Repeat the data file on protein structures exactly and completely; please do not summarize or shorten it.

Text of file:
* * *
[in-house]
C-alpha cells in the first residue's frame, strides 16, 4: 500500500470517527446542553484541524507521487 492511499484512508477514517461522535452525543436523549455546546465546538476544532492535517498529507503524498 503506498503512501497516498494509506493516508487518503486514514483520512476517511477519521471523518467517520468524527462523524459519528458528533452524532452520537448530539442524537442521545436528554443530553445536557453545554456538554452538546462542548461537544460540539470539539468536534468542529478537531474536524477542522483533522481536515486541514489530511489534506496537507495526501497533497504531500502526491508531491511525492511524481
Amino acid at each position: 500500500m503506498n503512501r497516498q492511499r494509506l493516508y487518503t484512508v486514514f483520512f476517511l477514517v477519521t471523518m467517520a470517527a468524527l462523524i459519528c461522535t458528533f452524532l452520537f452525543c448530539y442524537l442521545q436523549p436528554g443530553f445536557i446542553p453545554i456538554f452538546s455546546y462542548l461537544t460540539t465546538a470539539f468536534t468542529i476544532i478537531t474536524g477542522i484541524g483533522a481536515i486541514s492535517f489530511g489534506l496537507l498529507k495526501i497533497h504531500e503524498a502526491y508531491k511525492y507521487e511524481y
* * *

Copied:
[in-house]
C-alpha cells in the first residue's frame, strides 16, 4: 500500500470517527446542553484541524507521487 492511499484512508477514517461522535452525543436523549455546546465546538476544532492535517498529507503524498 503506498503512501497516498494509506493516508487518503486514514483520512476517511477519521471523518467517520468524527462523524459519528458528533452524532452520537448530539442524537442521545436528554443530553445536557453545554456538554452538546462542548461537544460540539470539539468536534468542529478537531474536524477542522483533522481536515486541514489530511489534506496537507495526501497533497504531500502526491508531491511525492511524481
Amino acid at each position: 500500500m503506498n503512501r497516498q492511499r494509506l493516508y487518503t484512508v486514514f483520512f476517511l477514517v477519521t471523518m467517520a470517527a468524527l462523524i459519528c461522535t458528533f452524532l452520537f452525543c448530539y442524537l442521545q436523549p436528554g443530553f445536557i446542553p453545554i456538554f452538546s455546546y462542548l461537544t460540539t465546538a470539539f468536534t468542529i476544532i478537531t474536524g477542522i484541524g483533522a481536515i486541514s492535517f489530511g489534506l496537507l498529507k495526501i497533497h504531500e503524498a502526491y508531491k511525492y507521487e511524481y